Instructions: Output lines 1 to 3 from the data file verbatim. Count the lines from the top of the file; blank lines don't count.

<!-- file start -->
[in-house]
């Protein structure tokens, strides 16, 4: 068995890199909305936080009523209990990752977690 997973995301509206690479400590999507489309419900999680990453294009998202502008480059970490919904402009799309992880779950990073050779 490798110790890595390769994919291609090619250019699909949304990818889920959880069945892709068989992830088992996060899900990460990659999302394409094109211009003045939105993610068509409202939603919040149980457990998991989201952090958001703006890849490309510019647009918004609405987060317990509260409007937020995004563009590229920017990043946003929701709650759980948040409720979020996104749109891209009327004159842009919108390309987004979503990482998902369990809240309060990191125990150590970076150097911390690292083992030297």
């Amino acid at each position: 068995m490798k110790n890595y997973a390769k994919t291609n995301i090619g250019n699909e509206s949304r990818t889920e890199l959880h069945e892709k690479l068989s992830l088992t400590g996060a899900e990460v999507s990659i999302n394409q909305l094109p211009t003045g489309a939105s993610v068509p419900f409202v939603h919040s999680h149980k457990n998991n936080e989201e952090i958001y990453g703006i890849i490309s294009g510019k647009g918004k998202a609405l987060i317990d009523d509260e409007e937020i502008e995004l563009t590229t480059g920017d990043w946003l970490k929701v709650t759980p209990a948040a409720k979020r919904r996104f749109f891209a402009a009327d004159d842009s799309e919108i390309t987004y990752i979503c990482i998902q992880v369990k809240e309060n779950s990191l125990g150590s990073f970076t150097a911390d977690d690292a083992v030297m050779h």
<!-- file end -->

[in-house]
């Protein structure tokens, strides 16, 4: 068995890199909305936080009523209990990752977690 997973995301509206690479400590999507489309419900999680990453294009998202502008480059970490919904402009799309992880779950990073050779 490798110790890595390769994919291609090619250019699909949304990818889920959880069945892709068989992830088992996060899900990460990659999302394409094109211009003045939105993610068509409202939603919040149980457990998991989201952090958001703006890849490309510019647009918004609405987060317990509260409007937020995004563009590229920017990043946003929701709650759980948040409720979020996104749109891209009327004159842009919108390309987004979503990482998902369990809240309060990191125990150590970076150097911390690292083992030297």
């Amino acid at each position: 068995m490798k110790n890595y997973a390769k994919t291609n995301i090619g250019n699909e509206s949304r990818t889920e890199l959880h069945e892709k690479l068989s992830l088992t400590g996060a899900e990460v999507s990659i999302n394409q909305l094109p211009t003045g489309a939105s993610v068509p419900f409202v939603h919040s999680h149980k457990n998991n936080e989201e952090i958001y990453g703006i890849i490309s294009g510019k647009g918004k998202a609405l987060i317990d009523d509260e409007e937020i502008e995004l563009t590229t480059g920017d990043w946003l970490k929701v709650t759980p209990a948040a409720k979020r919904r996104f749109f891209a402009a009327d004159d842009s799309e919108i390309t987004y990752i979503c990482i998902q992880v369990k809240e309060n779950s990191l125990g150590s990073f970076t150097a911390d977690d690292a083992v030297m050779h």